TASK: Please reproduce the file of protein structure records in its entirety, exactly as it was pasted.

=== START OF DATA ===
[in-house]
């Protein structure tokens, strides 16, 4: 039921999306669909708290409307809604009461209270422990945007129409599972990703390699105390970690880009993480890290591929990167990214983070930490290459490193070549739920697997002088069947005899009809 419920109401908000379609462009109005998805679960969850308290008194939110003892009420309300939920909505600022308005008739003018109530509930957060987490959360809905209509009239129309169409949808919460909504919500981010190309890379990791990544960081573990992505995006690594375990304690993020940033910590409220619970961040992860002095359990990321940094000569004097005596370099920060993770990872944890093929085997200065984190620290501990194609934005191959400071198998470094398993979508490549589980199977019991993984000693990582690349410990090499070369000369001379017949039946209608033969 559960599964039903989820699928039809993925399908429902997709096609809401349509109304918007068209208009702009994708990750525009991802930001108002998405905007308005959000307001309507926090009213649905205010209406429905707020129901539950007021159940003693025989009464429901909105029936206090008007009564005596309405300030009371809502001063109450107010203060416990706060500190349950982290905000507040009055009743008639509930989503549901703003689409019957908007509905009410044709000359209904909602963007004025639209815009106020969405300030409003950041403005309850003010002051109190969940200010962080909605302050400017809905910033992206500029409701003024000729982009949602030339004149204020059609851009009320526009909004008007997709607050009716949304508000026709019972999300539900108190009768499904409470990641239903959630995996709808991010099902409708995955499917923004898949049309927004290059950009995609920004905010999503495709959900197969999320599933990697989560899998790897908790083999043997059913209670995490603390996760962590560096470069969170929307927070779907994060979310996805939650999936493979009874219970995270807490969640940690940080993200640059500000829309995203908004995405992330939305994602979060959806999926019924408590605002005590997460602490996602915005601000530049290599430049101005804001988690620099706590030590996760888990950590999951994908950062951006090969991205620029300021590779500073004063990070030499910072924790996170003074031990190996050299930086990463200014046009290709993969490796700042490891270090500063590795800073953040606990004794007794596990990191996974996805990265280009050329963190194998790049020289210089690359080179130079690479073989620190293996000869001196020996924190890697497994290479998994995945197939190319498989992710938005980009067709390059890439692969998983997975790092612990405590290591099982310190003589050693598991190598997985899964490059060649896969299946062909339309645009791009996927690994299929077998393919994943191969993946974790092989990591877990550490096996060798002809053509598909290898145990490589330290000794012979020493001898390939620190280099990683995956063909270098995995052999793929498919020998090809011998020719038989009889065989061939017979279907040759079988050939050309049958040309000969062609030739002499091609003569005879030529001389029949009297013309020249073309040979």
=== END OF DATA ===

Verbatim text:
[in-house]
């Protein structure tokens, strides 16, 4: 039921999306669909708290409307809604009461209270422990945007129409599972990703390699105390970690880009993480890290591929990167990214983070930490290459490193070549739920697997002088069947005899009809 419920109401908000379609462009109005998805679960969850308290008194939110003892009420309300939920909505600022308005008739003018109530509930957060987490959360809905209509009239129309169409949808919460909504919500981010190309890379990791990544960081573990992505995006690594375990304690993020940033910590409220619970961040992860002095359990990321940094000569004097005596370099920060993770990872944890093929085997200065984190620290501990194609934005191959400071198998470094398993979508490549589980199977019991993984000693990582690349410990090499070369000369001379017949039946209608033969 559960599964039903989820699928039809993925399908429902997709096609809401349509109304918007068209208009702009994708990750525009991802930001108002998405905007308005959000307001309507926090009213649905205010209406429905707020129901539950007021159940003693025989009464429901909105029936206090008007009564005596309405300030009371809502001063109450107010203060416990706060500190349950982290905000507040009055009743008639509930989503549901703003689409019957908007509905009410044709000359209904909602963007004025639209815009106020969405300030409003950041403005309850003010002051109190969940200010962080909605302050400017809905910033992206500029409701003024000729982009949602030339004149204020059609851009009320526009909004008007997709607050009716949304508000026709019972999300539900108190009768499904409470990641239903959630995996709808991010099902409708995955499917923004898949049309927004290059950009995609920004905010999503495709959900197969999320599933990697989560899998790897908790083999043997059913209670995490603390996760962590560096470069969170929307927070779907994060979310996805939650999936493979009874219970995270807490969640940690940080993200640059500000829309995203908004995405992330939305994602979060959806999926019924408590605002005590997460602490996602915005601000530049290599430049101005804001988690620099706590030590996760888990950590999951994908950062951006090969991205620029300021590779500073004063990070030499910072924790996170003074031990190996050299930086990463200014046009290709993969490796700042490891270090500063590795800073953040606990004794007794596990990191996974996805990265280009050329963190194998790049020289210089690359080179130079690479073989620190293996000869001196020996924190890697497994290479998994995945197939190319498989992710938005980009067709390059890439692969998983997975790092612990405590290591099982310190003589050693598991190598997985899964490059060649896969299946062909339309645009791009996927690994299929077998393919994943191969993946974790092989990591877990550490096996060798002809053509598909290898145990490589330290000794012979020493001898390939620190280099990683995956063909270098995995052999793929498919020998090809011998020719038989009889065989061939017979279907040759079988050939050309049958040309000969062609030739002499091609003569005879030529001389029949009297013309020249073309040979």